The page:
sampling error

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sampling error

Surgical pathology An error in a diagnostic work-up, in which insufficient, inadequate, or non-representative material is obtained for analysis, especially biopsy material, less commonly, cytologic samplings

sampling error

(in statistics) a statistical phenomenon in which the variation within a sample is inversely related to the size of the sample. In other words, the smaller the sample the larger the sample error. Thus if 100 people toss 10 coins each, the variation within each sample would be quite high, from perhaps 2 heads: 8 tails, to 8 heads: 2 tails. However, if the same 100 people toss 1000 coins each, the variation would be expected to be proportionately less, from perhaps 350 heads: 650 tails to 650 heads: 350 tails. The variation in a sample can be expressed as, for example, mean ± standard error.

error

the wrong answer in an experiment or result to a questionnaire.

experimental error
of two types, errors of objectivity when the experimenter knows the groups and the expected result, and errors of detection or measurement due to inadequate technique or the uneven application of measuring techniques.
random error
error which occurs due to chance, such as sampling error.
sampling error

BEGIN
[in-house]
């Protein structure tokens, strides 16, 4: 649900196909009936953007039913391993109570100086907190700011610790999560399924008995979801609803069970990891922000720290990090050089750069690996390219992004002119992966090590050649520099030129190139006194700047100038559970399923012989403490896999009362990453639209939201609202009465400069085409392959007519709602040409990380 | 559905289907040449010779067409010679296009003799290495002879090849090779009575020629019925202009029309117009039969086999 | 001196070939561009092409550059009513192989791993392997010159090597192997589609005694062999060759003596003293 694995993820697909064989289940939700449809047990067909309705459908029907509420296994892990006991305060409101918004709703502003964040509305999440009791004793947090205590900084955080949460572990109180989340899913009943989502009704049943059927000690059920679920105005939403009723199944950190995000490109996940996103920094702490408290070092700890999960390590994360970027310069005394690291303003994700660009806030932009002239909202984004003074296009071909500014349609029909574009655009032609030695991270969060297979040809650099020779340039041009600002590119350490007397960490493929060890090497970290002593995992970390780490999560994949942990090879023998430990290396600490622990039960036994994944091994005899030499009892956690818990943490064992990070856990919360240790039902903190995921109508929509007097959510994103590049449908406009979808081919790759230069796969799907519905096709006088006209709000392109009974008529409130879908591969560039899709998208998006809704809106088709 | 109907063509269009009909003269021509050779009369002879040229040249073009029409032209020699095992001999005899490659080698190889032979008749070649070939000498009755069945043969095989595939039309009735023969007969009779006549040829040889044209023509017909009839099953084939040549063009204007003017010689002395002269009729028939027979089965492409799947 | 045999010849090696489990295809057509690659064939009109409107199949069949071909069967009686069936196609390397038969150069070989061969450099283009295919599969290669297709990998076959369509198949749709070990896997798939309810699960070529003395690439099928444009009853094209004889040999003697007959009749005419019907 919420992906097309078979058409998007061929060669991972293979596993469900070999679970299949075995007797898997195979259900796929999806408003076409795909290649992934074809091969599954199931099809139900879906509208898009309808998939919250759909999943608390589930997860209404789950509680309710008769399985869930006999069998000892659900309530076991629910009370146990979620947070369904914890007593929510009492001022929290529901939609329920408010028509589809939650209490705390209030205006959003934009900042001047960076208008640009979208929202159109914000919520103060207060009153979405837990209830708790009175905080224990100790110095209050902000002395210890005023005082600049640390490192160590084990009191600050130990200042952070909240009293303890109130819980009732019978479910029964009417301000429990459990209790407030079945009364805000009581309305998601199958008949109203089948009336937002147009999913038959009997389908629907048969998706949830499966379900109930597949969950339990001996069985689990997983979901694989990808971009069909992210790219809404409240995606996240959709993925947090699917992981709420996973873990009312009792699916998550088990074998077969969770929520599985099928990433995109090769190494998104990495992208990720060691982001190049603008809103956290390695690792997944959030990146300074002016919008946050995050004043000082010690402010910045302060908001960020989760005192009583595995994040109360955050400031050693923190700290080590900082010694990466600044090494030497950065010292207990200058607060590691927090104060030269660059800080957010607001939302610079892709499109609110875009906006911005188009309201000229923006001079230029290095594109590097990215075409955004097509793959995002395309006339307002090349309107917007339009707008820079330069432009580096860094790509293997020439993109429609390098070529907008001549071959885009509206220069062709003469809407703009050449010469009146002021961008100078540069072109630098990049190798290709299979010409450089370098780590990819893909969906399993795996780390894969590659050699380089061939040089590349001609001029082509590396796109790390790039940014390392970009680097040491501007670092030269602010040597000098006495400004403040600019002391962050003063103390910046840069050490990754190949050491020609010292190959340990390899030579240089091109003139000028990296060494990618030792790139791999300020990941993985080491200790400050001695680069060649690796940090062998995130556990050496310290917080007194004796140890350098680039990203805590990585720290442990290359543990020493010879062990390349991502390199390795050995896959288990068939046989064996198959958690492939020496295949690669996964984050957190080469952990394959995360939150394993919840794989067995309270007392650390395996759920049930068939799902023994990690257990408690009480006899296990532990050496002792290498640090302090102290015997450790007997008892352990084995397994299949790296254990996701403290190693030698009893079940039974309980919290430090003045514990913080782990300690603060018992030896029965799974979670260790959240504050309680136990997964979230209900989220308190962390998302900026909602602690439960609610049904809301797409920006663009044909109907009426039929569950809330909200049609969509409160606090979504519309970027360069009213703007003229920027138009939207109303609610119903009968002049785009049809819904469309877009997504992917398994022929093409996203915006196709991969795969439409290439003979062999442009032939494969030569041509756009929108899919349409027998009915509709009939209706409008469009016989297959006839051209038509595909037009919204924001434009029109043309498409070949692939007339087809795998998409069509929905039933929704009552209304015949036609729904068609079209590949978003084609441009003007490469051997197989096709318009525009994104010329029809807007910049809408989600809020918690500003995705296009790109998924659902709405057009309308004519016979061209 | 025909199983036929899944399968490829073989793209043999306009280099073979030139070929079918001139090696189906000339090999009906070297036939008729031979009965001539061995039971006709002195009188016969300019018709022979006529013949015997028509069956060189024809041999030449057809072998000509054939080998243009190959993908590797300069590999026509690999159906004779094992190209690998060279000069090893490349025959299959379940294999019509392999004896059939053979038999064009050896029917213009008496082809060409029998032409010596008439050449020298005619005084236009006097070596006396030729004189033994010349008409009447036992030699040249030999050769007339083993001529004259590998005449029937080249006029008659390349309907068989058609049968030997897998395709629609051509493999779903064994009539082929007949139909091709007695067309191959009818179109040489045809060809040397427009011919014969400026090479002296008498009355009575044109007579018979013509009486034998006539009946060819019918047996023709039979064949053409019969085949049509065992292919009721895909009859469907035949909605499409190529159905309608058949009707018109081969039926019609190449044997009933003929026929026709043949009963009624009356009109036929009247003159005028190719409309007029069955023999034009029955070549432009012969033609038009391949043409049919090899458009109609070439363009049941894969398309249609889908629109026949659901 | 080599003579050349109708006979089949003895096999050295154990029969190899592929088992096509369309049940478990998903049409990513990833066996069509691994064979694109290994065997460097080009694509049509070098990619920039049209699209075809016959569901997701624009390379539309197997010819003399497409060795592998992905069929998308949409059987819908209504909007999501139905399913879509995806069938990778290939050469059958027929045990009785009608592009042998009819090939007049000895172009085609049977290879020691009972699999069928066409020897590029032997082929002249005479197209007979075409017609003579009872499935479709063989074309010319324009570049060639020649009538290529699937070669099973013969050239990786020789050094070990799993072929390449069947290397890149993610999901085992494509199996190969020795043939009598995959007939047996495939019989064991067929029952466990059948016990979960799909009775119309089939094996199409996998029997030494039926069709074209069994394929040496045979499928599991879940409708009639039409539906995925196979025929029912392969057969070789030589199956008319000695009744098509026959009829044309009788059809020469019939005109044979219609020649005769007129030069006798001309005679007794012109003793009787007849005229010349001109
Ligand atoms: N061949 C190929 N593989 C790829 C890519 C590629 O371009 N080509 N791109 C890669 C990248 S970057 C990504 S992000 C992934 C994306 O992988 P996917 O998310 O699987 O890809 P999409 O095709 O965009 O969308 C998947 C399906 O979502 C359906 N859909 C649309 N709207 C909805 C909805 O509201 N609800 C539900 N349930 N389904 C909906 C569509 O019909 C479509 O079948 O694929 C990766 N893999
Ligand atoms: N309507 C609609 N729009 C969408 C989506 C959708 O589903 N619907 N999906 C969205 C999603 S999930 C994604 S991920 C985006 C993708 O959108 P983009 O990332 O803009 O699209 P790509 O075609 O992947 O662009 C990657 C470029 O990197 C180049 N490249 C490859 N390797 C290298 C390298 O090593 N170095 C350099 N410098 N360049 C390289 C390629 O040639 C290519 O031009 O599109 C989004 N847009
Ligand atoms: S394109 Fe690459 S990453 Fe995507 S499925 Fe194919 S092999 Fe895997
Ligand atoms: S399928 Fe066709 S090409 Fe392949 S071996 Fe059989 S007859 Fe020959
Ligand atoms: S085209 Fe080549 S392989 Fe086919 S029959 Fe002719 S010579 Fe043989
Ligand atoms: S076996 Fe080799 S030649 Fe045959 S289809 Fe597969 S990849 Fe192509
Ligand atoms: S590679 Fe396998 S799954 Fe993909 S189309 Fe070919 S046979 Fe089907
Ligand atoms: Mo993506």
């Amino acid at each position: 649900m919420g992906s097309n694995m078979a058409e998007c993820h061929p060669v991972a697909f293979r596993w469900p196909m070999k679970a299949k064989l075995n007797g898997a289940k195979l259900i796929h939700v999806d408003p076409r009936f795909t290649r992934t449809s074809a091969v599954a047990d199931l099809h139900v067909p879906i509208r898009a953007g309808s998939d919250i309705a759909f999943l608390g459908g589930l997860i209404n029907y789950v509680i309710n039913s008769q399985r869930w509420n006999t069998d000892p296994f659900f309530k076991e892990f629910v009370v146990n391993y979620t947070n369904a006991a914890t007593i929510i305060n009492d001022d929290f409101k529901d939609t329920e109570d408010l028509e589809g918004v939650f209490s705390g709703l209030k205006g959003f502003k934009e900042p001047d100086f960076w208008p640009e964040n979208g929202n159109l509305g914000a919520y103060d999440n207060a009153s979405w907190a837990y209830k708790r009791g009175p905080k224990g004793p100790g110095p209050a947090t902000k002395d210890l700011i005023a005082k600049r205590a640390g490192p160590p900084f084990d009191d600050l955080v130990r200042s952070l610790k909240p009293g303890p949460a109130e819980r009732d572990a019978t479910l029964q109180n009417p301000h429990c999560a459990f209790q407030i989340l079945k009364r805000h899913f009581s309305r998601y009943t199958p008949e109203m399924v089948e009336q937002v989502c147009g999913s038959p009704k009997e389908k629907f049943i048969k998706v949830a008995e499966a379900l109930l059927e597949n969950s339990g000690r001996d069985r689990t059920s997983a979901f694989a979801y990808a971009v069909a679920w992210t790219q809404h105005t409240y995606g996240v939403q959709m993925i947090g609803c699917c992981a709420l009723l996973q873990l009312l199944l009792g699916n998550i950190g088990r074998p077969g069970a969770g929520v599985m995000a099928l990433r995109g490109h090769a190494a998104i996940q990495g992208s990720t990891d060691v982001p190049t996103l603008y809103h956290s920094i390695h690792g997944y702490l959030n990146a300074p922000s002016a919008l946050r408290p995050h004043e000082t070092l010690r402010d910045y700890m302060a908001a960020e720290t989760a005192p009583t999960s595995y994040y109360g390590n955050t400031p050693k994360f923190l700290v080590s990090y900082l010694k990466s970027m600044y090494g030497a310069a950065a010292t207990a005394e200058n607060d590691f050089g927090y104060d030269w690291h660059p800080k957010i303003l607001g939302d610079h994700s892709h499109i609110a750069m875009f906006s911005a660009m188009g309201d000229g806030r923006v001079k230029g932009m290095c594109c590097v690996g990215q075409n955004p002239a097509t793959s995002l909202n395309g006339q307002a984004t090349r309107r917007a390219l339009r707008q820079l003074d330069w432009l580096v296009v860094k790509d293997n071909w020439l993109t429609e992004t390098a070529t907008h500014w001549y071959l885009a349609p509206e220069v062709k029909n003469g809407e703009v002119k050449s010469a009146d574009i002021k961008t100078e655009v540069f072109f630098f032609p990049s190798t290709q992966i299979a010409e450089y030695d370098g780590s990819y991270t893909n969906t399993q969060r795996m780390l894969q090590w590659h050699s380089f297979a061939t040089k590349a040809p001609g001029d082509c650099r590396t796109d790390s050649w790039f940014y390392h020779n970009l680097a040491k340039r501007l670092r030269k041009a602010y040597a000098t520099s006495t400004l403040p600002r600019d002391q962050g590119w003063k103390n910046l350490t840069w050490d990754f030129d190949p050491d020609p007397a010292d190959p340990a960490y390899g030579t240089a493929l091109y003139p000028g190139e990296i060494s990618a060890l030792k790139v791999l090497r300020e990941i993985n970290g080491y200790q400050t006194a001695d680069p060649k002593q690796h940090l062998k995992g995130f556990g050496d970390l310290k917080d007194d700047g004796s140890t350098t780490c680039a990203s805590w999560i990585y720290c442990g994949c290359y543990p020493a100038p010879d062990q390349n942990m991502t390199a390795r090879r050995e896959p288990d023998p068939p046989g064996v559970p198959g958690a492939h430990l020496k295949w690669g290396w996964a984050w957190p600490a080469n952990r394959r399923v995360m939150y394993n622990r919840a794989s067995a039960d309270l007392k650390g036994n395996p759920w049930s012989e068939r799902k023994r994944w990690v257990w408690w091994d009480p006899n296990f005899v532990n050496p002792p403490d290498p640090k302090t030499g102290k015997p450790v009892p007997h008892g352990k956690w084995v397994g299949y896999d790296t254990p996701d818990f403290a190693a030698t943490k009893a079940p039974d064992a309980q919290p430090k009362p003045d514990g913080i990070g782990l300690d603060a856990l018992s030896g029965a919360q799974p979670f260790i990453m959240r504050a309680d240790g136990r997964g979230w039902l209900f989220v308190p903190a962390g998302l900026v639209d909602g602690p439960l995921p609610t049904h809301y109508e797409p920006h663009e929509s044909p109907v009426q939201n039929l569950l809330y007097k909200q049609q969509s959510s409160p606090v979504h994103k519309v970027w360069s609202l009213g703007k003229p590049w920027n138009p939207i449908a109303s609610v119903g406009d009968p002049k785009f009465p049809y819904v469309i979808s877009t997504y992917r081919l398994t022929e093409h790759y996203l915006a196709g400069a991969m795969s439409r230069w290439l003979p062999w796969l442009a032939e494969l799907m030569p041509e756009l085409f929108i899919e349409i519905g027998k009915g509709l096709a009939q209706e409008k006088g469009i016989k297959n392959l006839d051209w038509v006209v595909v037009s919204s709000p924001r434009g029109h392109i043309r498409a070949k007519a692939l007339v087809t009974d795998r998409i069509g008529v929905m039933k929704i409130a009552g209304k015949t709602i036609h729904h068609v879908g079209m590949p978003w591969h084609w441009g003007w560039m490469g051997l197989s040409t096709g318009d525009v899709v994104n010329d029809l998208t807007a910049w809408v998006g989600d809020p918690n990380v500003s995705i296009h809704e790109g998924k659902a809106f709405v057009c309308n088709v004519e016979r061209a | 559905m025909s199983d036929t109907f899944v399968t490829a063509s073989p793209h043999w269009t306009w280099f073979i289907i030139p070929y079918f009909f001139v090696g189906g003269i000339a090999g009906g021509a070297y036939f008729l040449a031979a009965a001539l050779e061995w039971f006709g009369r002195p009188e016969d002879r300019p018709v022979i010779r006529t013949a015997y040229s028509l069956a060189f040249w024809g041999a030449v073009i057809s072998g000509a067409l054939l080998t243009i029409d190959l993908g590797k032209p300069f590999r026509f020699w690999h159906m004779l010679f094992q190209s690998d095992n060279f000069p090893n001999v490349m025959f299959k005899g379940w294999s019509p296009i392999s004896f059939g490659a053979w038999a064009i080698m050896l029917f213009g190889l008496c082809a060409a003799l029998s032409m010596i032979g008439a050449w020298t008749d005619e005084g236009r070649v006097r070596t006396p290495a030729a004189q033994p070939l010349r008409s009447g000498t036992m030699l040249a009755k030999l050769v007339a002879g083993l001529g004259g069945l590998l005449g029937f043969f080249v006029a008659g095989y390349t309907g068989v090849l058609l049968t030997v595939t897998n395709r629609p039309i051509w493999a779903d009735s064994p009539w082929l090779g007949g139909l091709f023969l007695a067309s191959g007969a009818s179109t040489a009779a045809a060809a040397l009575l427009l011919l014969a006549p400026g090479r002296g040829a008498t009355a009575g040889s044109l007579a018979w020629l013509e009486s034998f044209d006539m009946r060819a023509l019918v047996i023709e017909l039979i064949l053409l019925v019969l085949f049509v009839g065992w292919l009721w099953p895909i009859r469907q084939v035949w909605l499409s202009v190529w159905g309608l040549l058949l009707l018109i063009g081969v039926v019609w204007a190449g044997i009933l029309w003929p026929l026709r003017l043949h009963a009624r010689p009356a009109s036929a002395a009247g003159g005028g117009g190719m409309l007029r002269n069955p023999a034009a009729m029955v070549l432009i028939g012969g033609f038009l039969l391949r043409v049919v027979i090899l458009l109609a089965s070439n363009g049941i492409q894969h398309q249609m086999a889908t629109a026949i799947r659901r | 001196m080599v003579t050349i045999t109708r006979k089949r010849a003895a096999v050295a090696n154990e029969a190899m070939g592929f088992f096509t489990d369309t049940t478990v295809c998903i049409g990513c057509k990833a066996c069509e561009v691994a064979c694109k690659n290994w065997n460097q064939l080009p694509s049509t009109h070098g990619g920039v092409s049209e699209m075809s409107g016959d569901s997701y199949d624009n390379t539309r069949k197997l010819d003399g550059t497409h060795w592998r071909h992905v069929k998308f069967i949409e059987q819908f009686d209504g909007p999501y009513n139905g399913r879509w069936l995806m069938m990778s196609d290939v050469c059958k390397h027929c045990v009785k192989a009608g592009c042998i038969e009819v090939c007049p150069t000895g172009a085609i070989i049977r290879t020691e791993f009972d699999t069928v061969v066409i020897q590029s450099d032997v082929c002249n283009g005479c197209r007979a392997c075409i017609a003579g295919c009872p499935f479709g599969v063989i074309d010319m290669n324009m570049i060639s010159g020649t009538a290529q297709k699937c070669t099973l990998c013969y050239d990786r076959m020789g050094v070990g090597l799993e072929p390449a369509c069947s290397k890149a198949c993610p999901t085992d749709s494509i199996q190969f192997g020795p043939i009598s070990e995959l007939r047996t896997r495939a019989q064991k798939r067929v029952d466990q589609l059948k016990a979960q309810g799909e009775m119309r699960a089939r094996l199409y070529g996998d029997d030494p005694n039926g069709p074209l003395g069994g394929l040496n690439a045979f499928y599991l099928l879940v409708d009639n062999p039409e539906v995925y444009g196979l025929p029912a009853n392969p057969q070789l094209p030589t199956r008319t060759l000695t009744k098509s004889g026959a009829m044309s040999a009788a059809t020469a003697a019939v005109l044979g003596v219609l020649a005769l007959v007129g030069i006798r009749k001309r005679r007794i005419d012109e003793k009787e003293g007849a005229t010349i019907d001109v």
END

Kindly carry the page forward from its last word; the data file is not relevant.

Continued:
one due to the fact that the result obtained from a sample is only an estimate of that obtained from using the entire population.
systematic error
when the error is applied to all results, i.e. those due to bias.
error types I and II
in making a statistical test, you can reject the null hypothesis when it is true (type I) or accept the null hypothesis when it is false (type II).
References in periodicals archive ?
Additional runs might reduce the sampling error because, as the number of runs increased, the mean of the runs and sampling errors per set stabilized.
They also calculated the sampling error for the mean value at 95 percent confidence for each MOE.
8 percent, researchers said, with larger sampling errors for questions answered only by the ministers who had been forced out of their posts.
Because of the complex design of the SCF, the estimation of potential sampling errors is not straightforward.
Selected estimates of sampling errors are given in A.
However, sampling errors also could have occurred when a portion was taken for analysis or when the samples were collected at the foundry.
In theory, with probability samples of these sizes, one can say with 95 percent certainty that the results for the overall samples of adults have sampling errors of plus or minus 3 percentage points.
Sampling errors for the results of the following sub-samples: Echo Boomers, those born between 1979 and 1986 (98); Gen Xers, those born between 1965 and 1978 (381); and Baby Boomers, those born between 1946 and 1964 (587); are higher and vary.